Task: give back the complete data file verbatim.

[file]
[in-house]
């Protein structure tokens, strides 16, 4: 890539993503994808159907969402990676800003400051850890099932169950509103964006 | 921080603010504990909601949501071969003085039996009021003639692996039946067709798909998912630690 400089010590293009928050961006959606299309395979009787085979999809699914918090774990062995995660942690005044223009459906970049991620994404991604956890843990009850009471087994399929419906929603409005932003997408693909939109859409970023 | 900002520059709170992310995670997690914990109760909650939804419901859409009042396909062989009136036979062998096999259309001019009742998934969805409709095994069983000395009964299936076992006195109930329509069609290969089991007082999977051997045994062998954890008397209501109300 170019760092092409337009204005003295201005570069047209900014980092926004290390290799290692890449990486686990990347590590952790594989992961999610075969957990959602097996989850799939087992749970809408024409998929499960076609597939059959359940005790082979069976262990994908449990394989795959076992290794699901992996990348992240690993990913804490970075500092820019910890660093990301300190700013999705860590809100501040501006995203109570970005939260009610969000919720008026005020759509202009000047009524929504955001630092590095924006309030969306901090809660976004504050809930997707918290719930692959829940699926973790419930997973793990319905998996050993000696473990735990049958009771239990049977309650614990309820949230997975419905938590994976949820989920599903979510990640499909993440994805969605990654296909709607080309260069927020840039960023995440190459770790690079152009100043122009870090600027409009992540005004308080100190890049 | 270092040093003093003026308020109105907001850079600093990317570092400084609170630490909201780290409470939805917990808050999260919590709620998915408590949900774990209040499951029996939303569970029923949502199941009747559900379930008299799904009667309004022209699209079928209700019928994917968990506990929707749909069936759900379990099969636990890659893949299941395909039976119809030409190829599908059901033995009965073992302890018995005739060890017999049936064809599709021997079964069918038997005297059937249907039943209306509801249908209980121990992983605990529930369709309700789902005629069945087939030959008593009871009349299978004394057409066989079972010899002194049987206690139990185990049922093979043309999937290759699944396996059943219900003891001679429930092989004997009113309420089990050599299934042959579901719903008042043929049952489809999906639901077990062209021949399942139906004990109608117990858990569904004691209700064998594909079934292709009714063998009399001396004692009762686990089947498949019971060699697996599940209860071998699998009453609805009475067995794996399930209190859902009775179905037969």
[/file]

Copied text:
[in-house]
């Protein structure tokens, strides 16, 4: 890539993503994808159907969402990676800003400051850890099932169950509103964006 | 921080603010504990909601949501071969003085039996009021003639692996039946067709798909998912630690 400089010590293009928050961006959606299309395979009787085979999809699914918090774990062995995660942690005044223009459906970049991620994404991604956890843990009850009471087994399929419906929603409005932003997408693909939109859409970023 | 900002520059709170992310995670997690914990109760909650939804419901859409009042396909062989009136036979062998096999259309001019009742998934969805409709095994069983000395009964299936076992006195109930329509069609290969089991007082999977051997045994062998954890008397209501109300 170019760092092409337009204005003295201005570069047209900014980092926004290390290799290692890449990486686990990347590590952790594989992961999610075969957990959602097996989850799939087992749970809408024409998929499960076609597939059959359940005790082979069976262990994908449990394989795959076992290794699901992996990348992240690993990913804490970075500092820019910890660093990301300190700013999705860590809100501040501006995203109570970005939260009610969000919720008026005020759509202009000047009524929504955001630092590095924006309030969306901090809660976004504050809930997707918290719930692959829940699926973790419930997973793990319905998996050993000696473990735990049958009771239990049977309650614990309820949230997975419905938590994976949820989920599903979510990640499909993440994805969605990654296909709607080309260069927020840039960023995440190459770790690079152009100043122009870090600027409009992540005004308080100190890049 | 270092040093003093003026308020109105907001850079600093990317570092400084609170630490909201780290409470939805917990808050999260919590709620998915408590949900774990209040499951029996939303569970029923949502199941009747559900379930008299799904009667309004022209699209079928209700019928994917968990506990929707749909069936759900379990099969636990890659893949299941395909039976119809030409190829599908059901033995009965073992302890018995005739060890017999049936064809599709021997079964069918038997005297059937249907039943209306509801249908209980121990992983605990529930369709309700789902005629069945087939030959008593009871009349299978004394057409066989079972010899002194049987206690139990185990049922093979043309999937290759699944396996059943219900003891001679429930092989004997009113309420089990050599299934042959579901719903008042043929049952489809999906639901077990062209021949399942139906004990109608117990858990569904004691209700064998594909079934292709009714063998009399001396004692009762686990089947498949019971060699697996599940209860071998699998009453609805009475067995794996399930209190859902009775179905037969």